This is where Frederick Ertl fits into the story. Mr. Ertl started making his own tractor toys in 1945. They where becoming increasingly popular. His models already included John Deere tractors, but he did not have the rights to put the John Deere brand on his tractor toys.

A few years later, Ertl met with Deere & Company and they came up with a deal. Ertl would make officially licensed models and sell them only to John Deere stores. He was not allowed to sell them anywhere else. Ertl agreed and in 1952 produced the first official John Deere tractor toy, the Model “A”.

With Ertl only selling his John Deere toys to Deere dealers made sure that you had to buy the toy right from Deere. Also, if someone came in and bought a real tractor, they where given a free tractor toy, so that their child could farm just like their parent.

Toys selling the Real Thing

With Deere & Company giving away tractor toys to the children of the parents that bought real tractors installed brand identity onto the children. They would see their parents using John Deere equipment out on the farm. The children would be pretending that they where using Deere equipment along with their parents, then when they became adults and started farming, they would look to John Deere for all of their equipment needs.

It made them comfortable with the brand, it was the brand that they used plowing the living room floor and those memories turned into using the real thing when they got older.

The Plan is Still Working Today

There are no numbers to show how much tractor toys have influenced sales of real tractors, but you can see that they do have an impact.

When my father would buy farm equipment, I would always get the same thing in toy form. It is gratifying plowing the living room floor just like dad was doing out in the fields. Outside the brands that my father used (and I had toys of) I never realized that there where other brands of equipment out there. I never took over the farm, but I was little partial to one brand.

I also have some friends who are very loyal to John Deere. They have taken over their parents farm and all they buy is John Deere. I can remember as kids going over to their house and playing with, you guessed it, John Deere toys. Now my friends are have kids and wouldn’t you know, they buy the same toys for them.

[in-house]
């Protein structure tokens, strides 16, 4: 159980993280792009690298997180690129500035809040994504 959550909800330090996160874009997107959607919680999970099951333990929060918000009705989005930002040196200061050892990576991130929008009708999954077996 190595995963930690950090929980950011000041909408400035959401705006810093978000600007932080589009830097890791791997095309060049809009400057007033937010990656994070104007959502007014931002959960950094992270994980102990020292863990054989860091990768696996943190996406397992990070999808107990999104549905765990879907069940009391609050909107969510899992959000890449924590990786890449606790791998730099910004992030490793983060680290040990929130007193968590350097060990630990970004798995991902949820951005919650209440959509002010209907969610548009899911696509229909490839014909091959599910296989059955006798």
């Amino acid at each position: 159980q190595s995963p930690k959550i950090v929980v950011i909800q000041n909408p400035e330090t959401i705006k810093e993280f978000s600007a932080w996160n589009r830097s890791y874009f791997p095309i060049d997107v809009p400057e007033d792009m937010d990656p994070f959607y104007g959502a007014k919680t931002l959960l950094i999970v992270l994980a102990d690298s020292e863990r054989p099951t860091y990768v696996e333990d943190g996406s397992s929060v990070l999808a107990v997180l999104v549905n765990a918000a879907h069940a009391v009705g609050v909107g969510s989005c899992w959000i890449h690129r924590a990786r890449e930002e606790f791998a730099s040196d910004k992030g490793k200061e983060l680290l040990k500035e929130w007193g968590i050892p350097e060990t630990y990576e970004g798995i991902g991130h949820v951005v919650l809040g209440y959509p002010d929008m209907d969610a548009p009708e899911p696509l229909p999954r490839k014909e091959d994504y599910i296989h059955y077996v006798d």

As you can see, toys are very capable of selling the real thing.

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  1. these are cute! as a kid i grew up around trucks… a lot of my toys were also trucks….This seems like something i should get just for fun!

  2. thomas says:

    Wow I never knew all of that about the history of John Deere. I minored in history back in college so I found this fascinating! It is cool how things in our past influence us today.The marketing decision to give toy trucks away to those who bought regular tractors seems brilliant! I need to buy a toy John Deere for my son Jaxon 🙂
    Thanks for this informative post!

    • Dan says:

      I found this fascinating too! I have a lot of John Deere toys for you to check out in my shop section!
      Thank you for reading and commenting!

  3. Sanders says:

    Hi Dan, Really great to read about some of the history behind the toys and especially when they are such a big brand as John Deere. When I was a kid, we lived on a small farm in Alabama and a Cub Cadet was big enough for my Dad. Of course, my toy tractor was red and I got plenty of rug burns! I’m not a farmer but I live in rural Iowa and whenever I spot a John Deere on the road, I make sure to move over as close to the edge as possible. Those things are huge now!

    • Dan says:

      My dad also had a cub cadet mower. We also had red, green, blue and grey tractors. So of course my toys were all different colors as well!
      The last decade or so tractors have gotten so much bigger!
      Thank you for reading,